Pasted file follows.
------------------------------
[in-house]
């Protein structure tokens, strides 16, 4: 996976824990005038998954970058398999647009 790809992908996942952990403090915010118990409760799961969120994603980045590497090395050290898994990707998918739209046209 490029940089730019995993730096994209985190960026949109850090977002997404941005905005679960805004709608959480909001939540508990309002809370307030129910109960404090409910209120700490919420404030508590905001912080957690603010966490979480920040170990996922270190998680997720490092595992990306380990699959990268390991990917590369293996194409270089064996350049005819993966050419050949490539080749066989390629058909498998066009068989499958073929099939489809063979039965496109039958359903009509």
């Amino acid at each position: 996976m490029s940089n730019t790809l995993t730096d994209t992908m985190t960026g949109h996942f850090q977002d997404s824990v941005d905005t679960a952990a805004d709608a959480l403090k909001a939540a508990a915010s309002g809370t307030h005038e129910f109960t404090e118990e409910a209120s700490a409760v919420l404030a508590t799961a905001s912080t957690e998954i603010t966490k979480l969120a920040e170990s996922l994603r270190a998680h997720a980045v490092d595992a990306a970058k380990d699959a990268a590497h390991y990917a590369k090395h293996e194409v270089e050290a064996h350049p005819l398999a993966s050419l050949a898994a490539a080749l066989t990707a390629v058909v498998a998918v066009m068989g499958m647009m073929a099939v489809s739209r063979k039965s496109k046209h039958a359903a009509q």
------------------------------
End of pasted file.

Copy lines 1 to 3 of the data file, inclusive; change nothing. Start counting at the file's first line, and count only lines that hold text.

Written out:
[in-house]
């Protein structure tokens, strides 16, 4: 996976824990005038998954970058398999647009 790809992908996942952990403090915010118990409760799961969120994603980045590497090395050290898994990707998918739209046209 490029940089730019995993730096994209985190960026949109850090977002997404941005905005679960805004709608959480909001939540508990309002809370307030129910109960404090409910209120700490919420404030508590905001912080957690603010966490979480920040170990996922270190998680997720490092595992990306380990699959990268390991990917590369293996194409270089064996350049005819993966050419050949490539080749066989390629058909498998066009068989499958073929099939489809063979039965496109039958359903009509």
């Amino acid at each position: 996976m490029s940089n730019t790809l995993t730096d994209t992908m985190t960026g949109h996942f850090q977002d997404s824990v941005d905005t679960a952990a805004d709608a959480l403090k909001a939540a508990a915010s309002g809370t307030h005038e129910f109960t404090e118990e409910a209120s700490a409760v919420l404030a508590t799961a905001s912080t957690e998954i603010t966490k979480l969120a920040e170990s996922l994603r270190a998680h997720a980045v490092d595992a990306a970058k380990d699959a990268a590497h390991y990917a590369k090395h293996e194409v270089e050290a064996h350049p005819l398999a993966s050419l050949a898994a490539a080749l066989t990707a390629v058909v498998a998918v066009m068989g499958m647009m073929a099939v489809s739209r063979k039965s496109k046209h039958a359903a009509q």